China is expected to be the most dynamic emerging market for Irish exports, with its share of total exports forecast to double from around 2pc currently to 4pc by 2030, according to HSBC’s bi-annual trade forecast.
It predicts a sustained upward trend for trade generally of 6pc growth a year and an improving demand for Irish goods and services over the next few years thanks mainly to gathering momentum from the US and eurozone.
The composition of Ireland’s trade flows is forecast to remain relatively stable, with the US, UK and eurozone core sustaining their position as the most important export markets.
The chemicals sector dominates the export outlook for Ireland: it is expected to account for around half of foreign sales over the next few years, and is forecast to contribute around 40pc of export growth in the following decade from 2020-30.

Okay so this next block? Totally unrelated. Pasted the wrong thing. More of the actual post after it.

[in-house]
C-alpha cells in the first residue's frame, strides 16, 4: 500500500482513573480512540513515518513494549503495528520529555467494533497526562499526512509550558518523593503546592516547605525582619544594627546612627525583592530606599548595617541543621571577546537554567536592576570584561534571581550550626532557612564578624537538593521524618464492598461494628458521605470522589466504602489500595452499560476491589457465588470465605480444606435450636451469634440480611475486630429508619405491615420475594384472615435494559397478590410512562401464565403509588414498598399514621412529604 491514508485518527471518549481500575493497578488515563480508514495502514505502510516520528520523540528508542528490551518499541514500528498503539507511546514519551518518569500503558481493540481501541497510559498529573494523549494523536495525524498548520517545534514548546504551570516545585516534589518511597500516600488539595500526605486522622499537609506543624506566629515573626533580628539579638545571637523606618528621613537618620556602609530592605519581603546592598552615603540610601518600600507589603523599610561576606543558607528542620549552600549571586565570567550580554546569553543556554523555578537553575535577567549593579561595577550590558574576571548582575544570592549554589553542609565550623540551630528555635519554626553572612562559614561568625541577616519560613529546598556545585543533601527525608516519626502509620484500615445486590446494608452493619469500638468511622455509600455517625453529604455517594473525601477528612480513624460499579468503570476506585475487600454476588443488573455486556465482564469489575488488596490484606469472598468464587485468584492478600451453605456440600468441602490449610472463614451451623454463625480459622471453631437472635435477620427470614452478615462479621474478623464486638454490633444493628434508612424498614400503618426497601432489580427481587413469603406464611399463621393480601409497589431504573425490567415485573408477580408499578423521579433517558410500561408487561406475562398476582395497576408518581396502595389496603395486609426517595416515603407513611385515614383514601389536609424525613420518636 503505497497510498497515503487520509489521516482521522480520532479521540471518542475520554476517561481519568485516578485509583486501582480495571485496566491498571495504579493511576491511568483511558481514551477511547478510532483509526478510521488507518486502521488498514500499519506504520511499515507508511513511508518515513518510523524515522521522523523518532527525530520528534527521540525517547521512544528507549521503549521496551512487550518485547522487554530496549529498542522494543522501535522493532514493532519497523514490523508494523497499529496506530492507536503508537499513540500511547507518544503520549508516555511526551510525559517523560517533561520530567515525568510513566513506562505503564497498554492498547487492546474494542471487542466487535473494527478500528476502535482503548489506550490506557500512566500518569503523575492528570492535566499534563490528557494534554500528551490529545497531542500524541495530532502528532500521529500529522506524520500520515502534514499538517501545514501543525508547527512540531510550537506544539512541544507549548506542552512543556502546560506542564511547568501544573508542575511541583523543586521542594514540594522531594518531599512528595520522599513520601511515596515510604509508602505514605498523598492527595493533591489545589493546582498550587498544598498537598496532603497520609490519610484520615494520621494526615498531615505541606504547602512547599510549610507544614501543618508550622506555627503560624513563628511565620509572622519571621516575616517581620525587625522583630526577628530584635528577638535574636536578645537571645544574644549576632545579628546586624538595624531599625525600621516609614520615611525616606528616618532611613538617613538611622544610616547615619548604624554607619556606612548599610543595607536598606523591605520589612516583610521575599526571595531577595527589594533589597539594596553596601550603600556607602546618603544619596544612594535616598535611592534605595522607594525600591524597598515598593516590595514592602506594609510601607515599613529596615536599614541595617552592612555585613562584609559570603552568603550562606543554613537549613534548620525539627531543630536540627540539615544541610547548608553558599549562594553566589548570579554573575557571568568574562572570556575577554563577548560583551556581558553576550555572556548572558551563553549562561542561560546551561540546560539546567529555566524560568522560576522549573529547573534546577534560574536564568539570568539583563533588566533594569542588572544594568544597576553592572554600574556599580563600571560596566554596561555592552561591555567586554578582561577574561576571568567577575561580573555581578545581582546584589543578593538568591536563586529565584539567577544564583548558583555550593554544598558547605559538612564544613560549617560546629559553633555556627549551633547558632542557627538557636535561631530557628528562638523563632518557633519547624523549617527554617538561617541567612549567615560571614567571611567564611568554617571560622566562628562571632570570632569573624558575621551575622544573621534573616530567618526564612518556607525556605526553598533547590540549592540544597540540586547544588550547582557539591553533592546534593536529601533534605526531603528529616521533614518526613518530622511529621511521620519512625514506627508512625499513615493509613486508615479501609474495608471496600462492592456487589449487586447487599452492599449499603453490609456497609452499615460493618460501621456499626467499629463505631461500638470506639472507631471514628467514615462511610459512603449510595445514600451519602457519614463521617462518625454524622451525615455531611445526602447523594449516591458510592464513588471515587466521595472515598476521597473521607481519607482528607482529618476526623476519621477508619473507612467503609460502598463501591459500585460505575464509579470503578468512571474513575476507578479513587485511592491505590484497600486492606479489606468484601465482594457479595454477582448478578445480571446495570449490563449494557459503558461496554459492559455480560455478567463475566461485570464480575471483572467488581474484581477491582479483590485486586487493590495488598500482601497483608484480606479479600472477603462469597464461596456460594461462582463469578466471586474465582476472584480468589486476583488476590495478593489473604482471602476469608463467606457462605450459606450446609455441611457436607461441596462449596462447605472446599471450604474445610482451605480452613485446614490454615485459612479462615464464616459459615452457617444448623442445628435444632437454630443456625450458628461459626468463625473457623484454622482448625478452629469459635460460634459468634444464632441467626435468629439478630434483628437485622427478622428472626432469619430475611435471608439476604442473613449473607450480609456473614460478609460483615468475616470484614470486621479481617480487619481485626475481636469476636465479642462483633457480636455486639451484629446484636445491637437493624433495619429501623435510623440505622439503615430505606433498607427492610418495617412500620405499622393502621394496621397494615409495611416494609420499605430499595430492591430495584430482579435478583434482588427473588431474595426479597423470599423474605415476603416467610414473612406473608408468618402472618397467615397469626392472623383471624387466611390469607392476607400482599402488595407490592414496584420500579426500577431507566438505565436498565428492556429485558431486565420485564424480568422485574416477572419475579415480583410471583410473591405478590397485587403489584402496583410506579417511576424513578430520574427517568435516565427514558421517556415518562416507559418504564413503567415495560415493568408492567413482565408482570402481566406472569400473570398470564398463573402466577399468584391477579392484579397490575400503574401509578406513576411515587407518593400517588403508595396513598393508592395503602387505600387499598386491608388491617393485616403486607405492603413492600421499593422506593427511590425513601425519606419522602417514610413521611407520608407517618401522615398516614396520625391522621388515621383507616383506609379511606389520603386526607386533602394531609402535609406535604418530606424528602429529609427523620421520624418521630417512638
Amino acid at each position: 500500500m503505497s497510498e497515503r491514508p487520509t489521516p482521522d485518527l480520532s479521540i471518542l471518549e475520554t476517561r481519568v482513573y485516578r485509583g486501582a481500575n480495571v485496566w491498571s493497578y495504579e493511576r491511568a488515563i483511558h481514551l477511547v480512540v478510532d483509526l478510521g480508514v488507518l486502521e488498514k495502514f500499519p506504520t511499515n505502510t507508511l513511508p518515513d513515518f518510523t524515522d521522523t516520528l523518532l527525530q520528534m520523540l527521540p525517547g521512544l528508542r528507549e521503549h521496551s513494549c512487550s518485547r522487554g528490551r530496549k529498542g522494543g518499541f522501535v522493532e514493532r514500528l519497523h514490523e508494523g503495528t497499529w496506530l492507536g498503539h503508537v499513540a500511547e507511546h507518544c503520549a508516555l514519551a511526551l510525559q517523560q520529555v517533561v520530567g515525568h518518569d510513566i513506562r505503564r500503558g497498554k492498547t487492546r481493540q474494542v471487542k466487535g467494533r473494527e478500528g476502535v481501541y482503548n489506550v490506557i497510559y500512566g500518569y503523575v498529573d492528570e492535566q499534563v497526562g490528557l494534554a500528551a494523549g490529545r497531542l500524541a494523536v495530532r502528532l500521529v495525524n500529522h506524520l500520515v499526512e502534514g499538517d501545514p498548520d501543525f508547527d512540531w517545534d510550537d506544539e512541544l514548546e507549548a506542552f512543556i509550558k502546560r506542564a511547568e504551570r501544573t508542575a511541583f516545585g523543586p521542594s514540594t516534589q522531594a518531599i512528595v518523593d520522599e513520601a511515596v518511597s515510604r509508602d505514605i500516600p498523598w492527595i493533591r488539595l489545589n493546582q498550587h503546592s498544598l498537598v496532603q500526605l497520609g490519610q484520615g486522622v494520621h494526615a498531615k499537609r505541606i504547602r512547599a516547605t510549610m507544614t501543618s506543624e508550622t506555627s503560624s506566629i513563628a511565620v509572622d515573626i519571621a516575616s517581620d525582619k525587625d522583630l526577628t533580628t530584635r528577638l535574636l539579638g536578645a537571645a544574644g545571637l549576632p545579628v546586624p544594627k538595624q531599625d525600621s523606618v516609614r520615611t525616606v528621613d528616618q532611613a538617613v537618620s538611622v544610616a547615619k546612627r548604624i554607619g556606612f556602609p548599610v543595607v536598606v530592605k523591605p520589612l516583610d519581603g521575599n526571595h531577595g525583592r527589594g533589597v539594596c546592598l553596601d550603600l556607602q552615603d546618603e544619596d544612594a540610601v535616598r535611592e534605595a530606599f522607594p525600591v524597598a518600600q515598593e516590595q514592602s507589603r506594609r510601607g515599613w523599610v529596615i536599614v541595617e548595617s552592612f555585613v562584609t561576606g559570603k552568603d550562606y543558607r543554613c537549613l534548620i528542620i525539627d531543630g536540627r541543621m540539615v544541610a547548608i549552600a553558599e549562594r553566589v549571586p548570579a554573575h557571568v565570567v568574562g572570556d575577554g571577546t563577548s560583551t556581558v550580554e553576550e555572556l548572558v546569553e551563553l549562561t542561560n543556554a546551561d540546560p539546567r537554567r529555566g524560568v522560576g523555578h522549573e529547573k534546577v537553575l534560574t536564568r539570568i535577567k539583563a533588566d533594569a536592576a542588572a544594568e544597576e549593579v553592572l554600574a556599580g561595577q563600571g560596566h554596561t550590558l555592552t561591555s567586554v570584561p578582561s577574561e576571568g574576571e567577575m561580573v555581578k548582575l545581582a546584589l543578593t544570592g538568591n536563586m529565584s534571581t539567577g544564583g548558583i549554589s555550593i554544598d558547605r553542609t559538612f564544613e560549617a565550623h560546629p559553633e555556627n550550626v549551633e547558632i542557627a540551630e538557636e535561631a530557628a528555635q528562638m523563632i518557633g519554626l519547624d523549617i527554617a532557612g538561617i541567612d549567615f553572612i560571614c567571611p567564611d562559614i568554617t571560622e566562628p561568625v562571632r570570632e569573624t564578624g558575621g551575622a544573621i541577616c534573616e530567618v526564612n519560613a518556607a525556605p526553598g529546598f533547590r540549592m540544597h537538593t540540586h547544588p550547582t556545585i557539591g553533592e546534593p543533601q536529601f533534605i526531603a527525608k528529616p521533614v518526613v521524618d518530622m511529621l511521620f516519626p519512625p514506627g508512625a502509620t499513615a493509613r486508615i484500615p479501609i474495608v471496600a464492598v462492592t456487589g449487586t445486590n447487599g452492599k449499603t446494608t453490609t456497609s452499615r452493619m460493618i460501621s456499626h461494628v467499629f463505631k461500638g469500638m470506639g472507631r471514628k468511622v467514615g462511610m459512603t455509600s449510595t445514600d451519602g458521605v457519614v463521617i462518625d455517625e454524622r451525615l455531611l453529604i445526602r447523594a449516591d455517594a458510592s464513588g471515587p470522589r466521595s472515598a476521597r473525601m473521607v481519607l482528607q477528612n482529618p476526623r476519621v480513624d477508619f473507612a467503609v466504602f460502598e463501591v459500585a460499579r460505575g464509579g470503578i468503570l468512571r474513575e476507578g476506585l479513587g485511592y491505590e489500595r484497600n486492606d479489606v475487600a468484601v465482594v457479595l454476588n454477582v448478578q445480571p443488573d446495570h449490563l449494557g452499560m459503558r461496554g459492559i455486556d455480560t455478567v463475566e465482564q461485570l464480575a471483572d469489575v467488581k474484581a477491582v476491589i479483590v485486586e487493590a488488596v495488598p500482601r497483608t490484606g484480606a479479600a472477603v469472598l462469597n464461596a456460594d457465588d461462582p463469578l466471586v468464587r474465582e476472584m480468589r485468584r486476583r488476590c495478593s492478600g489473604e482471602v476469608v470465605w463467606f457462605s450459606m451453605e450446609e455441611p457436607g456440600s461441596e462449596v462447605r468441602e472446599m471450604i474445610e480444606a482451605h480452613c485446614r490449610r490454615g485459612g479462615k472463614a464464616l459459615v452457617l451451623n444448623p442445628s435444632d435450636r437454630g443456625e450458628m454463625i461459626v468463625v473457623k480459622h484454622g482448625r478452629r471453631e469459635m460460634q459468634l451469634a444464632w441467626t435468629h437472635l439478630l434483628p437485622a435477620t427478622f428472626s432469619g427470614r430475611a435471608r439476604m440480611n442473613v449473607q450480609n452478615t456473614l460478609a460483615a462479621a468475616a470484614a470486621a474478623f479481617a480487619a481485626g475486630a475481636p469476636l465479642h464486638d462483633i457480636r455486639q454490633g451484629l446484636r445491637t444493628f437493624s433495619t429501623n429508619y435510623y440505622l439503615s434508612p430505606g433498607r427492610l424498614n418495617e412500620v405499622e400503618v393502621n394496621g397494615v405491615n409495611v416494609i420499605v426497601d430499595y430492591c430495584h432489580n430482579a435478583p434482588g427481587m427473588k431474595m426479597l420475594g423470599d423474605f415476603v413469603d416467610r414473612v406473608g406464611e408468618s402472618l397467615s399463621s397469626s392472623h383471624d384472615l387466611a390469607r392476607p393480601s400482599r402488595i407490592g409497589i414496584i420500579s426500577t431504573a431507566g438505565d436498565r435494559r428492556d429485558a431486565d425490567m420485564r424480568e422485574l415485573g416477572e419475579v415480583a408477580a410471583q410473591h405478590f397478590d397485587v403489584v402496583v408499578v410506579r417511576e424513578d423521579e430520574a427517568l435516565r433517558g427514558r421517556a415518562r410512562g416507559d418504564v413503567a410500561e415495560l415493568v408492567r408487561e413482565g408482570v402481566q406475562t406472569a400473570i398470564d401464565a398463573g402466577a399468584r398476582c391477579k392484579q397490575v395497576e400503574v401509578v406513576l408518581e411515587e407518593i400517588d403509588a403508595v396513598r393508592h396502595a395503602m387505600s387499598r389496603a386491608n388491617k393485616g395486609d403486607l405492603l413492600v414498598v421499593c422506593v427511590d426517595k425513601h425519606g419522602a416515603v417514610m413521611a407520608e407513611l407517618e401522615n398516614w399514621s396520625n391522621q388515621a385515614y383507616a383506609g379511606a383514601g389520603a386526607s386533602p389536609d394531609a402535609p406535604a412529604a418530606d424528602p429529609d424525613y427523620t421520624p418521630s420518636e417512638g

Pharmaceuticals will continue to grow in importance, however, and by the 2021-30 decade are expected to account for over a quarter of export growth.
And at the margins, newer high-tech industries, such as scientific apparatus, will begin to edge out more traditional low-tech exports such as animal products.
“Irish firms are very well placed to exploit the brightening outlook for the major Western economies. Geographic proximity to the UK will allow exporters to share in their brisk recovery, and trade links and a common currency will help Irish firms re-establish their positions in eurozone markets after a few years of lacklustre performance,” said managing director and Ireland head, HSBC Corporate Bank, Alan Duffy.
“Although the rich developed markets will continue to offer the best opportunities for Ireland’s exporters in the near-term, fast-growing demand from emerging markets will becoming increasingly significant over time.”